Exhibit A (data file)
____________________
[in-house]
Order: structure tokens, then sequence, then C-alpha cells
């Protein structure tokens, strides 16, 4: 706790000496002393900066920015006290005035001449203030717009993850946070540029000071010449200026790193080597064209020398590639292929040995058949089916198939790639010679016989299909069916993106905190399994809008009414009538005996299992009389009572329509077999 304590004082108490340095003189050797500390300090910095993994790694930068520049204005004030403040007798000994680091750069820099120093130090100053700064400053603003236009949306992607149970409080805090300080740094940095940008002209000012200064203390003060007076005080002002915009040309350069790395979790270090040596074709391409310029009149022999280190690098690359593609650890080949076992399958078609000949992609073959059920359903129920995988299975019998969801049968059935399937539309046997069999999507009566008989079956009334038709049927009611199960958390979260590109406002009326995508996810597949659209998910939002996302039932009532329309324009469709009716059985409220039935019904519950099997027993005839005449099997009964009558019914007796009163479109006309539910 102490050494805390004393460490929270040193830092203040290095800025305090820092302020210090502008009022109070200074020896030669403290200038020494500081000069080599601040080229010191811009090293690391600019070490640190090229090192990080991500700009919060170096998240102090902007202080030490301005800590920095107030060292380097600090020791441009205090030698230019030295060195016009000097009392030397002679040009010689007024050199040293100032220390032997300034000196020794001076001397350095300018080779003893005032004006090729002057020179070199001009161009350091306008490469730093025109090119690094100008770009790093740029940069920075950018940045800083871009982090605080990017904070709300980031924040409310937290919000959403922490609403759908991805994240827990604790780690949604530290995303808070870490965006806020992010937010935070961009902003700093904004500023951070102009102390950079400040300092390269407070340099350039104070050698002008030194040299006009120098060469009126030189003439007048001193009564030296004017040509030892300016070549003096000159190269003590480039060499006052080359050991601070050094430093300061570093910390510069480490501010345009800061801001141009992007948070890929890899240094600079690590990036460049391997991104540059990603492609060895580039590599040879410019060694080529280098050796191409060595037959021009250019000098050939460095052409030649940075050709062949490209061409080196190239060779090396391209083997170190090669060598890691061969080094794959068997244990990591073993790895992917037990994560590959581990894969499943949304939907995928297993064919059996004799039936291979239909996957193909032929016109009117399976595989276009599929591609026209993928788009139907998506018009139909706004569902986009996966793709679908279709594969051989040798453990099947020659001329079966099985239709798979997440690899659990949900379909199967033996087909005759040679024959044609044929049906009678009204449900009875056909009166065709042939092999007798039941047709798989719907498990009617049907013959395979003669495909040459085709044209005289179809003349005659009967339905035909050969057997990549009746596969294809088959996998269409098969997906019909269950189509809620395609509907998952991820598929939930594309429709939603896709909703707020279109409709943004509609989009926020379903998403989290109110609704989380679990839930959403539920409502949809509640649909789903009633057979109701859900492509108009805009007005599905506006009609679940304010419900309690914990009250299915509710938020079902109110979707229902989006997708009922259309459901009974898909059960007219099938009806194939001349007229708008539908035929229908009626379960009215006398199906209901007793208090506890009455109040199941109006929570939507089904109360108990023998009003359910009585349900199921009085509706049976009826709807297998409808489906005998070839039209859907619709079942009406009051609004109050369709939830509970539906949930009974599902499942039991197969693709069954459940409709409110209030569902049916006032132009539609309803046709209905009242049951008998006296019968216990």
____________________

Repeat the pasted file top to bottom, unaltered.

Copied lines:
[in-house]
Order: structure tokens, then sequence, then C-alpha cells
């Protein structure tokens, strides 16, 4: 706790000496002393900066920015006290005035001449203030717009993850946070540029000071010449200026790193080597064209020398590639292929040995058949089916198939790639010679016989299909069916993106905190399994809008009414009538005996299992009389009572329509077999 304590004082108490340095003189050797500390300090910095993994790694930068520049204005004030403040007798000994680091750069820099120093130090100053700064400053603003236009949306992607149970409080805090300080740094940095940008002209000012200064203390003060007076005080002002915009040309350069790395979790270090040596074709391409310029009149022999280190690098690359593609650890080949076992399958078609000949992609073959059920359903129920995988299975019998969801049968059935399937539309046997069999999507009566008989079956009334038709049927009611199960958390979260590109406002009326995508996810597949659209998910939002996302039932009532329309324009469709009716059985409220039935019904519950099997027993005839005449099997009964009558019914007796009163479109006309539910 102490050494805390004393460490929270040193830092203040290095800025305090820092302020210090502008009022109070200074020896030669403290200038020494500081000069080599601040080229010191811009090293690391600019070490640190090229090192990080991500700009919060170096998240102090902007202080030490301005800590920095107030060292380097600090020791441009205090030698230019030295060195016009000097009392030397002679040009010689007024050199040293100032220390032997300034000196020794001076001397350095300018080779003893005032004006090729002057020179070199001009161009350091306008490469730093025109090119690094100008770009790093740029940069920075950018940045800083871009982090605080990017904070709300980031924040409310937290919000959403922490609403759908991805994240827990604790780690949604530290995303808070870490965006806020992010937010935070961009902003700093904004500023951070102009102390950079400040300092390269407070340099350039104070050698002008030194040299006009120098060469009126030189003439007048001193009564030296004017040509030892300016070549003096000159190269003590480039060499006052080359050991601070050094430093300061570093910390510069480490501010345009800061801001141009992007948070890929890899240094600079690590990036460049391997991104540059990603492609060895580039590599040879410019060694080529280098050796191409060595037959021009250019000098050939460095052409030649940075050709062949490209061409080196190239060779090396391209083997170190090669060598890691061969080094794959068997244990990591073993790895992917037990994560590959581990894969499943949304939907995928297993064919059996004799039936291979239909996957193909032929016109009117399976595989276009599929591609026209993928788009139907998506018009139909706004569902986009996966793709679908279709594969051989040798453990099947020659001329079966099985239709798979997440690899659990949900379909199967033996087909005759040679024959044609044929049906009678009204449900009875056909009166065709042939092999007798039941047709798989719907498990009617049907013959395979003669495909040459085709044209005289179809003349005659009967339905035909050969057997990549009746596969294809088959996998269409098969997906019909269950189509809620395609509907998952991820598929939930594309429709939603896709909703707020279109409709943004509609989009926020379903998403989290109110609704989380679990839930959403539920409502949809509640649909789903009633057979109701859900492509108009805009007005599905506006009609679940304010419900309690914990009250299915509710938020079902109110979707229902989006997708009922259309459901009974898909059960007219099938009806194939001349007229708008539908035929229908009626379960009215006398199906209901007793208090506890009455109040199941109006929570939507089904109360108990023998009003359910009585349900199921009085509706049976009826709807297998409808489906005998070839039209859907619709079942009406009051609004109050369709939830509970539906949930009974599902499942039991197969693709069954459940409709409110209030569902049916006032132009539609309803046709209905009242049951008998006296019968216990």